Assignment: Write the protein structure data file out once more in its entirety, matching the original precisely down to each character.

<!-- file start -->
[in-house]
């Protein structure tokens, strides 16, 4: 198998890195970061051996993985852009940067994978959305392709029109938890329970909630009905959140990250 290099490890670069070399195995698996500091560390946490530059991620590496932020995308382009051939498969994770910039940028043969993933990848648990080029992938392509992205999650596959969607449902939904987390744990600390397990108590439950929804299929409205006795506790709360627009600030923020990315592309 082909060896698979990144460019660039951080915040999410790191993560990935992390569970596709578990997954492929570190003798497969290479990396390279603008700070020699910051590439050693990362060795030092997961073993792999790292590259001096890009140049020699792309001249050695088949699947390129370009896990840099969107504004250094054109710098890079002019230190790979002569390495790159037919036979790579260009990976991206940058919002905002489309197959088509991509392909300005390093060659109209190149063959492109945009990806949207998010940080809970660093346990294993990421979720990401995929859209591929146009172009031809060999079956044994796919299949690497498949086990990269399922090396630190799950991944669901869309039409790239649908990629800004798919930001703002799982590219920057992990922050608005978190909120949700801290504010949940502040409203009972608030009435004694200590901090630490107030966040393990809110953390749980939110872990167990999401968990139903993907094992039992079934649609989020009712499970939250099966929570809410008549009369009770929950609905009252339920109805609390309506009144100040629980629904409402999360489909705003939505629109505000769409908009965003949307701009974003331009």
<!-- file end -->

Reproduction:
[in-house]
């Protein structure tokens, strides 16, 4: 198998890195970061051996993985852009940067994978959305392709029109938890329970909630009905959140990250 290099490890670069070399195995698996500091560390946490530059991620590496932020995308382009051939498969994770910039940028043969993933990848648990080029992938392509992205999650596959969607449902939904987390744990600390397990108590439950929804299929409205006795506790709360627009600030923020990315592309 082909060896698979990144460019660039951080915040999410790191993560990935992390569970596709578990997954492929570190003798497969290479990396390279603008700070020699910051590439050693990362060795030092997961073993792999790292590259001096890009140049020699792309001249050695088949699947390129370009896990840099969107504004250094054109710098890079002019230190790979002569390495790159037919036979790579260009990976991206940058919002905002489309197959088509991509392909300005390093060659109209190149063959492109945009990806949207998010940080809970660093346990294993990421979720990401995929859209591929146009172009031809060999079956044994796919299949690497498949086990990269399922090396630190799950991944669901869309039409790239649908990629800004798919930001703002799982590219920057992990922050608005978190909120949700801290504010949940502040409203009972608030009435004694200590901090630490107030966040393990809110953390749980939110872990167990999401968990139903993907094992039992079934649609989020009712499970939250099966929570809410008549009369009770929950609905009252339920109805609390309506009144100040629980629904409402999360489909705003939505629109505000769409908009965003949307701009974003331009």